Burnout: Stages, types, causes, signs
Reviewed by Kirsten Davin
Written bytherapist.com team
Last updated: 10/10/2022
What Is Burnout?
Burnout is a state of mental, physical, and emotional exhaustion. It’s caused by chronic and excessive stress that the individual cannot successfully manage.
While burnout was once considered a stress syndrome, it has been recognized by the World Health Organization (WHO) as a syndrome of its own.1 The WHO defines burnout as a syndrome that can develop from workplace stress. However, the effects of burnout can extend beyond the workplace to a person’s home and personal life.
The 12 Stages of Burnout
Psychologists Herbert Freudenberger and Gail North identified 12 stages or phases of burnout.2 These include:
- High drive, ambition, or need to prove oneself: Individuals with certain personalities may have a greater risk for burnout than others, such as those who readily accept responsibility or are high performers. Circumstances can also increase a person’s risk for burnout-inducing behaviors, such as those who are starting new jobs or are up for a promotion.
- Working harder: The second stage of burnout is experiencing a push to work harder. This may be from external factors, such as the need to meet a deadline or get a raise, or internal factors, such as perfectionism.
- Neglecting to care for oneself: Working harder often results in neglect for other needs. People on the path to burnout may neglect to eat or exercise, miss out on social opportunities, and experience a lack of sleep.
- Displacing conflicts: At this stage of burnout, it may be difficult to recognize or properly face conflicts as they arise. Problems may be dismissed or ignored, while others are given a high priority that does not accurately reflect their importance.
- Heightened work focus: At this stage, work becomes the sole focus, and there is no time for non-work activities or needs.
- Denial: Denying that you are experiencing burnout is, in fact, a stage of burnout. People often blame others for their problems, or become impatient or irritable. It often becomes more difficult to consider new thoughts or problem-solve with new behaviors that could alleviate stress.
- Withdrawal: Withdrawal may occur from a variety of aspects of life. A reduction in socialization with family and friends, disregard for work responsibilities or regression to old, sometimes poor habits or hobbies may occur. Often, withdrawal is accompanied by a level of cynicism that is uncharacteristic of the person experiencing burnout. They may also feel as though their life lacks direction.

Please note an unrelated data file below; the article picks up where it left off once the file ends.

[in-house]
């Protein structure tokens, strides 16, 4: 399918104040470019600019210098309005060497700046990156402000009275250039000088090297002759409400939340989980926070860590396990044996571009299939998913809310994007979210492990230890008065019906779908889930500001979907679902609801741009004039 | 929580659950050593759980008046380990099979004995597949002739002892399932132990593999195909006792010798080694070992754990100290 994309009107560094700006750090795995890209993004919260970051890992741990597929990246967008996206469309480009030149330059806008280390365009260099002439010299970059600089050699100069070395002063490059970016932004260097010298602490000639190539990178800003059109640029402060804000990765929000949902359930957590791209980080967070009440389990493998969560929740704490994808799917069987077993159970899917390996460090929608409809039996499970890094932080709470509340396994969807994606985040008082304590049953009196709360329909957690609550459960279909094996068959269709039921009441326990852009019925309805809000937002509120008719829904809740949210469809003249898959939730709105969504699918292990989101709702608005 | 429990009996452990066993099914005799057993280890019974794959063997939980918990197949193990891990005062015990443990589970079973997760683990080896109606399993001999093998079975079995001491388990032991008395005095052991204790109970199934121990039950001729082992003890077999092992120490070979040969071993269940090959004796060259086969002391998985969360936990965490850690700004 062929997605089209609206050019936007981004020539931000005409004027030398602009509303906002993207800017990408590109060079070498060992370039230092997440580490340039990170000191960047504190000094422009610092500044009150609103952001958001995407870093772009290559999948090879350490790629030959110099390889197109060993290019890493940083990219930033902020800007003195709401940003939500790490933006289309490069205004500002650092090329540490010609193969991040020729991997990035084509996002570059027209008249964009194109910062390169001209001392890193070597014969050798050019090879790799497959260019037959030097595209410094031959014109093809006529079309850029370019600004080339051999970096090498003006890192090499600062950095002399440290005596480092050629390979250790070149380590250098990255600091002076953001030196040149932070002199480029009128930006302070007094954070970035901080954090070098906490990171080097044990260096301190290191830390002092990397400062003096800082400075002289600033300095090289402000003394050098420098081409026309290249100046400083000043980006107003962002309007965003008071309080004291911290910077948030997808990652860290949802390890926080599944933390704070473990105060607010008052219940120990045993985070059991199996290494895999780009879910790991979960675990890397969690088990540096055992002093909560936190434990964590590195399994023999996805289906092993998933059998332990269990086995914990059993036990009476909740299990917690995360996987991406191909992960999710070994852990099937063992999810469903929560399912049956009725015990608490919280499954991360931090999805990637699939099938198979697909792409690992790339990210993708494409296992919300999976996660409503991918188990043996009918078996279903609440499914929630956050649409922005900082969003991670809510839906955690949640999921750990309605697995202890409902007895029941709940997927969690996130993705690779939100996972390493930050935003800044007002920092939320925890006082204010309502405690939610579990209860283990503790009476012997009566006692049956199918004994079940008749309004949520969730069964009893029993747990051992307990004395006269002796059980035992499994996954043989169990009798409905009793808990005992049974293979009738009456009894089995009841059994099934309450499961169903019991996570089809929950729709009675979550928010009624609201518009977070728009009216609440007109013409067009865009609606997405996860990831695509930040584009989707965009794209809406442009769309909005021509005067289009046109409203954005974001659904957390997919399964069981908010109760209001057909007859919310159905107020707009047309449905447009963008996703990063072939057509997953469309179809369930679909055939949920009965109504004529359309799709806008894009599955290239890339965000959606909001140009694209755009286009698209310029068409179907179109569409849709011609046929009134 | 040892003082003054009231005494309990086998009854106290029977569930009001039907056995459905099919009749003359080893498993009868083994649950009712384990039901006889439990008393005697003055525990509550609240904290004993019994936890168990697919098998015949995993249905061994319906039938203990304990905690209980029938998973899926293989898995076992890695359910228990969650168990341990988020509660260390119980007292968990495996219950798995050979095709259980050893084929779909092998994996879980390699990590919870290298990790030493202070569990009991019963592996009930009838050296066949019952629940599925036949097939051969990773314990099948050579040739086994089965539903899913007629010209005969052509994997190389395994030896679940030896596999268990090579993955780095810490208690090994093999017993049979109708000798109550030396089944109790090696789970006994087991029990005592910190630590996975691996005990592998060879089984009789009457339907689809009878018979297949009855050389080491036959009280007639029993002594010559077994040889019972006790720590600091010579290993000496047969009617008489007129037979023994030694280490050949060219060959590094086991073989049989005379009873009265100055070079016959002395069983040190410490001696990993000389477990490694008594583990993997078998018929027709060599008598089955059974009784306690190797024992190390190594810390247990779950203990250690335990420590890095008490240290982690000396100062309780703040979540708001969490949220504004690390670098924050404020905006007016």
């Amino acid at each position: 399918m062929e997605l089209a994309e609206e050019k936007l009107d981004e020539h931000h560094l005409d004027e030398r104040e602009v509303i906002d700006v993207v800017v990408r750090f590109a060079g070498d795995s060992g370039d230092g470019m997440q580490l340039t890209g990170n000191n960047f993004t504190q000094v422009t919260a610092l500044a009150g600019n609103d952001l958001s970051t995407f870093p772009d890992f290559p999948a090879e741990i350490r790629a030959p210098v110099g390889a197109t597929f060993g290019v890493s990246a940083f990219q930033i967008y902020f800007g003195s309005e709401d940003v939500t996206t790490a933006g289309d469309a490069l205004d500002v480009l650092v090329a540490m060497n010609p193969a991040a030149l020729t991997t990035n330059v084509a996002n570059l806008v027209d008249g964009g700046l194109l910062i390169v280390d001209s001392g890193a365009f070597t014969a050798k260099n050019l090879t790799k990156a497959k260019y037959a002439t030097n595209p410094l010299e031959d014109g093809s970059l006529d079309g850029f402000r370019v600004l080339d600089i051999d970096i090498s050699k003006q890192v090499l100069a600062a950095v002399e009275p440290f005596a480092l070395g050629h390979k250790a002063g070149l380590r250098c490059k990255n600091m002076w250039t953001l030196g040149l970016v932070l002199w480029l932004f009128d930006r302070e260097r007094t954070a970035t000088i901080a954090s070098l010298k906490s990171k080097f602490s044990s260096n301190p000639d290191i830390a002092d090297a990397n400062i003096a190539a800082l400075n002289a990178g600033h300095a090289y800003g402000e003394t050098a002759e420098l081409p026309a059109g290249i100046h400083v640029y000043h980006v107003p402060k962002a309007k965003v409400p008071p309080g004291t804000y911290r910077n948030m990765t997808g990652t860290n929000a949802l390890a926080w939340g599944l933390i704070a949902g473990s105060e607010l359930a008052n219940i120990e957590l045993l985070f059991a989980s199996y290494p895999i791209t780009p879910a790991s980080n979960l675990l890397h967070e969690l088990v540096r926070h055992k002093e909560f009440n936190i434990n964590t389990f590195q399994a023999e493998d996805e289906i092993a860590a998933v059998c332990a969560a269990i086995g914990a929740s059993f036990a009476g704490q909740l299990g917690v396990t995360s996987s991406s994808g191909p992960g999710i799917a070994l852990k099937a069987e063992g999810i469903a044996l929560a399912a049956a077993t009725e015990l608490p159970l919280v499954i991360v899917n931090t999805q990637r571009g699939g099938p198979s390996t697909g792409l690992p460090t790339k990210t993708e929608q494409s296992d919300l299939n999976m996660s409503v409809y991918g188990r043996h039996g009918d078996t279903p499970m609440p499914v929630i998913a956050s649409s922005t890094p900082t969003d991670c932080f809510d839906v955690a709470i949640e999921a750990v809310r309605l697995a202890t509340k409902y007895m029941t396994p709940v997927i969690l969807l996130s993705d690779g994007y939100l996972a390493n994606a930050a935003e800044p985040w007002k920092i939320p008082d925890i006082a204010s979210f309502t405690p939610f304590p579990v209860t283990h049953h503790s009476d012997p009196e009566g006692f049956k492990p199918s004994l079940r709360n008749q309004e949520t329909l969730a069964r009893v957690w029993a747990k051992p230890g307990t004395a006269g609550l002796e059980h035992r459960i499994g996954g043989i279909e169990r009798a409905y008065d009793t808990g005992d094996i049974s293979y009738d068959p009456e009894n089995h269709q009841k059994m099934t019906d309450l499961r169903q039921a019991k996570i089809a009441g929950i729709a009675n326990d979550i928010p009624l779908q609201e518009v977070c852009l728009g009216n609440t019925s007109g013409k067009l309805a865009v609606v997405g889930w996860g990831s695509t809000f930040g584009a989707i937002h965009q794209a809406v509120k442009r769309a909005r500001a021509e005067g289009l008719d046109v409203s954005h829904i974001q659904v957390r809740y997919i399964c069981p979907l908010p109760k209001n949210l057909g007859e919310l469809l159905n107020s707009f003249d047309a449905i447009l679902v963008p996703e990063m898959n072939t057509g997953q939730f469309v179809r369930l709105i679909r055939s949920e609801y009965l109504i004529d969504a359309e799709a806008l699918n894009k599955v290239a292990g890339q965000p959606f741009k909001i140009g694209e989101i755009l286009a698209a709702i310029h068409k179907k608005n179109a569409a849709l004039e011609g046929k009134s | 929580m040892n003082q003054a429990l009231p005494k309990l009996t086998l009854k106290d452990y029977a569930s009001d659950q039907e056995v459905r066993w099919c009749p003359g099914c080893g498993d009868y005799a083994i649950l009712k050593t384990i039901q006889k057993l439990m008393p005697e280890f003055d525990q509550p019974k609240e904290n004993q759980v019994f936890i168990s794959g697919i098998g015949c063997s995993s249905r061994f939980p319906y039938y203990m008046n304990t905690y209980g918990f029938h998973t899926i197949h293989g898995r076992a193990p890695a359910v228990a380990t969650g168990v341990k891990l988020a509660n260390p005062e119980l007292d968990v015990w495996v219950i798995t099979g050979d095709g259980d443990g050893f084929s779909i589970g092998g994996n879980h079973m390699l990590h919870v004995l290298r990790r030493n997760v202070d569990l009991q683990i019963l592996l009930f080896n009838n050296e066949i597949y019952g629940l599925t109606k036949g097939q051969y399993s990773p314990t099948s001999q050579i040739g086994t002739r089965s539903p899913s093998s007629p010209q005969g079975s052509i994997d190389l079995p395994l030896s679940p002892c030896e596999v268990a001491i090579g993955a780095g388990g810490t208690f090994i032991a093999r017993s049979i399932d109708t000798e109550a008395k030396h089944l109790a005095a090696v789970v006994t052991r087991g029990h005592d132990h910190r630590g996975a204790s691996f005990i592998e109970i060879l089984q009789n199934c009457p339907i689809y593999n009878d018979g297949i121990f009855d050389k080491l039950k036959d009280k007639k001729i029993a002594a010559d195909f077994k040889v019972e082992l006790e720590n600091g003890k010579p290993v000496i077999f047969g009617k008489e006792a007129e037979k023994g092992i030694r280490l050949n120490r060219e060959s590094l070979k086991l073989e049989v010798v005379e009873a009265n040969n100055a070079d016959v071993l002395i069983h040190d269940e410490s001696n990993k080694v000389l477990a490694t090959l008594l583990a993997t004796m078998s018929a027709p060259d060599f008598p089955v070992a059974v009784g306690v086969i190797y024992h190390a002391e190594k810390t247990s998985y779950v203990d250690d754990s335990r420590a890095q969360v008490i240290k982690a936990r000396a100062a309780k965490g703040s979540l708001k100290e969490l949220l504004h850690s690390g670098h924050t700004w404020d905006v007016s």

- Behavioral and mood changes: People experiencing burnout often become more aggressive and more depressed. Their mood may fluctuate from irritable and angry to lethargic and hopeless. This can affect relationships with family, friends, and coworkers.
- Depersonalization: At this stage of burnout, a person feels detached from their daily life and their sense of self. They may no longer see themselves or others as valuable, and they are typically disconnected from their own needs and desires.
- Inner emptiness: The emptiness that accompanies this stage of burnout can lead to increased anxiety and addictive behaviors.
- Hopelessness: At this stage of burnout, most people feel completely detached from the meaning of life. They may struggle to imagine life ever getting better.
- Collapse: This final stage of burnout results in mental and/or physical collapse due to unsustainable levels of exhaustion. At this stage, emergency medical care may be required.
Different Types of Burnout
While we tend to think of burnout as something that happens when working too hard, psychologists suggest that there are several different types of burnout. They include:
- Overload burnout: This is the type of burnout that people are most familiar with. Someone works harder and harder to keep up with demands or achieve success.
- Boredom or under-challenge burnout: This occurs when someone isn’t being challenged, or they are bored with their work responsibilities. They may feel stuck, unable to advance, and lack enjoyment in their work.
- Neglectful burnout: This occurs when people feel helpless, incompetent, or unable to keep up with a job’s demands. Individuals may become worn out, passive, and unmotivated in the workplace.
Causes of Burnout
The causes of burnout may vary. Stressors created within the workplace can be worsened by lifestyle and personality factors.